Disputes with a builder or tradesperson
Complaining to a builder or tradesperson about work they have done is often straightforward. If you have a problem with any business that has done work at your home, try the options below before contacting Consumer and Business Services (CBS).
If you are operating a business and have an issue with a builder or tradesperson that you cannot resolve, you should contact the Small Business Commissioner of South Australia.
Speak to the business
Visit the business or speak to them on the phone and explain the problem. It can help to have any contracts, paperwork or receipts with you when you speak with them. Remember to keep a record of your contact and include:
- the name and job title of the person you spoke with
- the dates you contacted them
- what was discussed, including what they suggested.
Contact the business in writing
A complaint letter or email that clearly states the problem and any purchase information - eg copy of the receipt - can help the business understand what needs to be fixed. This is also a record of your contact with them.
Using our sample letter of complaint to a builder or tradesperson will help you include all the information the business needs.
Getting help from CBS
CBS can give advice and information that can help you reach an agreement. CBS can help if:
- your claim isn't currently being heard in court
- work was done in South Australia
- products or services were advertised or bought in South Australia
- the work or products were for personal use.
You will need to show that you have tried to contact the business - eg a copy of a letter describing the problem, diary entries that show dates and times.
Reporting a business
You can also report a business without asking for assistance from CBS. Phone 131 882, extension 5. This reporting line is open Monday to Friday between 9.00 am and 5.00 pm (except public holidays).
Working with CBS to solve a problem
CBS will contact you to let you know when your request has been accepted. Your case officer will then:
- gather information and record all the facts
- provide information
- work out if a report from an expert is needed
- offer advice.
You may be asked to:
- write another letter to the business
- arrange inspections
- contact other organisations
- obtain and pay for reports from experts.
The business needs to be willing, but most problems can be solved through these discussions. CBS doesn't provide legal advice. If the problem isn't solved through these discussions, any information or advice you receive from CBS can be helpful if you do decide to go to court.
All information collected by CBS during an investigation is kept private. It isn't available under the Freedom of Information Act. However, during negotiations, the business may need to be aware of certain things. Please tell your case officer of any information you don't want the business to see.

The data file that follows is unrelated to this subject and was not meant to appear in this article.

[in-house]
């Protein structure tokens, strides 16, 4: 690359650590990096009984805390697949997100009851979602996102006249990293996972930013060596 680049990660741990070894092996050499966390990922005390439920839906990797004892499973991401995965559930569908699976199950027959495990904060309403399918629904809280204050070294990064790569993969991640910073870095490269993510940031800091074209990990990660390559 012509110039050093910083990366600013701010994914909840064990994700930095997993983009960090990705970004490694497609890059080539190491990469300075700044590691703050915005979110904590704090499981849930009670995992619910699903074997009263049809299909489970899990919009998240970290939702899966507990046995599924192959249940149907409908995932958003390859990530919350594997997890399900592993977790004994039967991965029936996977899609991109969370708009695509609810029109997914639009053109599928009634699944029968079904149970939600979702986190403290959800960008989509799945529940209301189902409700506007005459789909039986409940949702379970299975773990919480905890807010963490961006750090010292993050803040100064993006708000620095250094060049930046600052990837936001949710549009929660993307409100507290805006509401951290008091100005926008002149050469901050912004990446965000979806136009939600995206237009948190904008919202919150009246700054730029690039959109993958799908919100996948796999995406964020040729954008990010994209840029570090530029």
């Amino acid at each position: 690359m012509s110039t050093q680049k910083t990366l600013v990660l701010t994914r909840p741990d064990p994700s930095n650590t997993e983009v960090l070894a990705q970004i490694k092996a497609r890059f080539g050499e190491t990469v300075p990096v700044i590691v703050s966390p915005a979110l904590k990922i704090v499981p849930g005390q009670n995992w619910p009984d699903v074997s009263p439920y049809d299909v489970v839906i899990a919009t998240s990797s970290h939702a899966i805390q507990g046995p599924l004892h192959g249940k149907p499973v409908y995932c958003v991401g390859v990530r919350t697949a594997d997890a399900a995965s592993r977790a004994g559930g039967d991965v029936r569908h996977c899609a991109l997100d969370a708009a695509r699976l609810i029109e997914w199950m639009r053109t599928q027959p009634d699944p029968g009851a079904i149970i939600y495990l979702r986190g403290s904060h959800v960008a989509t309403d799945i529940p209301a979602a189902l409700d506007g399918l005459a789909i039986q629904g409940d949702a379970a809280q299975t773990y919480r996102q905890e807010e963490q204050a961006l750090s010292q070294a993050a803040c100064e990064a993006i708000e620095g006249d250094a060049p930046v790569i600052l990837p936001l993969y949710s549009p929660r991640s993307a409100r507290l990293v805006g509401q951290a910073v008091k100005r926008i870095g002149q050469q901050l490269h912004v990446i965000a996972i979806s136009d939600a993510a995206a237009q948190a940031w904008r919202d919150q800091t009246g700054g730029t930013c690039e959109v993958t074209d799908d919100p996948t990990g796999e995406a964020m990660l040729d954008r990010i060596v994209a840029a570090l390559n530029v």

Special needs and concerns
Talk to your case officer if you have specific needs or concerns. CBS can adjust the way they do things to help people who:
- are older
- are living with a disability
- have mental health concerns
- are more comfortable speaking in a language other than English.
Compulsory conciliation conferences
If you can’t agree on a solution, the Commissioner for Consumer Affairs can call for a special conference before the customer goes ahead with legal action. The commissioner will decide how the conference takes place – eg telephone, video conferencing, in person – and will consider the following before calling this meeting:
- the problem and what can be proven
- the number of complaints against a business
- how the business handles customer complaints
- any legal issues.
CBS will act as a neutral third party. The customer and the business must attend the meeting. If there is a good reason for cancelling, another date can usually be arranged. Businesses can be fined up to $10,000 if they don't have a reasonable excuse.
The business must obey all of the terms of an agreement they enter into with the customer. If this doesn't happen, the customer or the commissioner can apply to the Magistrates Court to enforce it.
Taking action through the court
CBS will stop conciliation if the business and the customer can't agree on a solution. The customer or the business can proceed with court action.
Civil claims, on the Courts Administration Authority website, guides you through each step of formal legal action.
Contact Consumer and Business Services
91 Grenfell Street
GPO Box 1719
Adelaide SA 5001